Moreau-Walter Amalgamated


Confetti Cannon



Despite the Brownies’ best efforts to cajole and provoke Mortimer into talking to them about what he’d been up to in Verk and who his lady-love was, he was tight-lipped throughout the voyage. It took only two days to travel from Verk to Meh and then on through a rift cleverly hidden in a mountain cave to Asininia. The two creatures didn’t do anything inappropriate but their near constant chatter verged on the untoward at times, like a pair of bullies trying to get a rise out of him. It wasn’t until they had at last entered the castle and one of them said something disparaging about his mother that Mortimer finally cracked. He stopped short, grasped the offending sprite and hurled it into a wall.

The Brownie deployed a pair of wings and saved itself just inches from destruction. “Ey! Like beef, mista yusta-be-king?” It made an obscene gesture with its diminutive hands.

“Brah! We going get in trouble now!” the taller one groaned, also extending its wings and quickly getting out of Mortimer’s reach.

            “Not!” the shorter one cried in a shrill, piercing tone.

“We not suppose tell him da kine, lolo!” the taller one shouted. Mortimer set his jaw and stormed past them and the two of them flitted down the hall after him.



            Eustace was waiting for them. He sat, one ankle crossed over his knee, his chin resting in the palm of his cybernetic hand. He wore a sort of wide headband that pushed his thin black hair from his face and covered his ears. On either side of the red carpet stood four Becile automatons, undressed skeletal humanoid things painted black with green glowing bits and black smoke puffing occasionally out of sync as their boilers were fed with bits of coal and green rock candy. He grinned as he stood and opening his arms wide, he bellowed “Welcome home, brother! I was so worried about you, wherever have you been?”

            “You know damned well, Eustace,” Mortimer growled as he approached the throne and glared up at him. “Just what the hell do you think you’re doing?”

            “Oh, this?” he answered with feigned innocence. “I was just keeping it warm. Rather warm. In fact, I think this chair has the impression of my ass on it now so I’d rather like to keep it.”

            “The hell you will.”

The Brownies darted to the throne and danced in the air around Eustace’s head. “Ey, kahuna?” one of them addressed the king. “We go? Dis okole gonna get da haole-maka an da kine, yeah?” Its features twisted anxiously.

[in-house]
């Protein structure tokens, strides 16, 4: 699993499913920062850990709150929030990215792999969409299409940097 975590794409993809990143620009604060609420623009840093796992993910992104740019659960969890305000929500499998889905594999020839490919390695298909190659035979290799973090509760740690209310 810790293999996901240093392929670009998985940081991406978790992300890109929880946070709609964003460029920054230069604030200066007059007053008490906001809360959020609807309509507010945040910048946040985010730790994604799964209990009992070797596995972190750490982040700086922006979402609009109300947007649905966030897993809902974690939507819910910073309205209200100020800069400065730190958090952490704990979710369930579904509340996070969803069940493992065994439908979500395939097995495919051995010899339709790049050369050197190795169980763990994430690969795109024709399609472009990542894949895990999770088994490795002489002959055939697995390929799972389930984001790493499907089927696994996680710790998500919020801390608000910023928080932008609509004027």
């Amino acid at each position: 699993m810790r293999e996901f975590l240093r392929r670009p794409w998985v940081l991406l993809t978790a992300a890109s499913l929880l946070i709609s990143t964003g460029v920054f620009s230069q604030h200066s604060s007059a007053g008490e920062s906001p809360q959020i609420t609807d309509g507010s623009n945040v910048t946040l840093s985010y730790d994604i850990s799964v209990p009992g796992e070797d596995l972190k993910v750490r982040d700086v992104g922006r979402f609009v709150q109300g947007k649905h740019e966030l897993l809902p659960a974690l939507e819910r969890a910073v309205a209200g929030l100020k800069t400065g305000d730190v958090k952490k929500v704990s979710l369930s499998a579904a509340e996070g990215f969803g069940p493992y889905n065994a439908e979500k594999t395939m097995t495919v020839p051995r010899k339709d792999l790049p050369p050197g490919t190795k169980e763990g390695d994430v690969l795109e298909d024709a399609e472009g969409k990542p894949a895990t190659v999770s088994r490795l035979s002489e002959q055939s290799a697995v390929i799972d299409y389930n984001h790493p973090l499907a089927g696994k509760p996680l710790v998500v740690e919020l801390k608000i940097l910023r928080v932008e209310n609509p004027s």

“Yes, yes, fine, fine, be gone with you,” Eustace waved, annoyed. “Your payment is waiting in the designated location.” He sighed dramatically as the two Brownies darted off out of the throne room to collect their reward. “It’s so hard to find good help these days, especially when the ones we had were so loyal to you.”

Were?” Mortimer narrowed his eyes and his face quickly drained of all color. As his eyes and lips turned black, Eustace’s eyes lit up and he giggled apprehensively.

            “Oh, good. I was hoping you’d get mad enough to turn on me! Bring it, Mortimer, you son-of-a-mime!”

            The older Becile’s face was paper-white. In moments, two black diamond-shaped marks appeared below his eyes and he pursed his lips. He opened them to reveal they’d turned bright red and his voice became louder and more resonant than before, almost reverberating straight from his vocal chords as he commanded “Get off my throne, Eustace.”

            Eustace grinned wider and stood up. He put his hands on his hips and stuck his tongue out. “No.”

            Mortimer looked perplexed, even horrified that his command was not obeyed.

            “Your power is great, I’ll give you that. Your mother was a very powerful mime and the fact that you gained even a fraction of her ability is impressive indeed. However,” Eustace said, hopping down and standing just before the line of automatons. “I used my time wisely these last six months. See this?” he asked, tapping his flesh finger to the headband he wore. “Noise cancelling headphones! I’ve recorded you when you’ve used your power of persuasion in the past, Mortimer, and created a pattern to cancel out the frequencies it creates. I am pleased as punch that it’s a resounding success!” He snapped his fingers and the line of automatons responded, two of them taking Mortimer by the arms and holding him. He struggled, but they held fast. “Good thing it works only on biological ears.”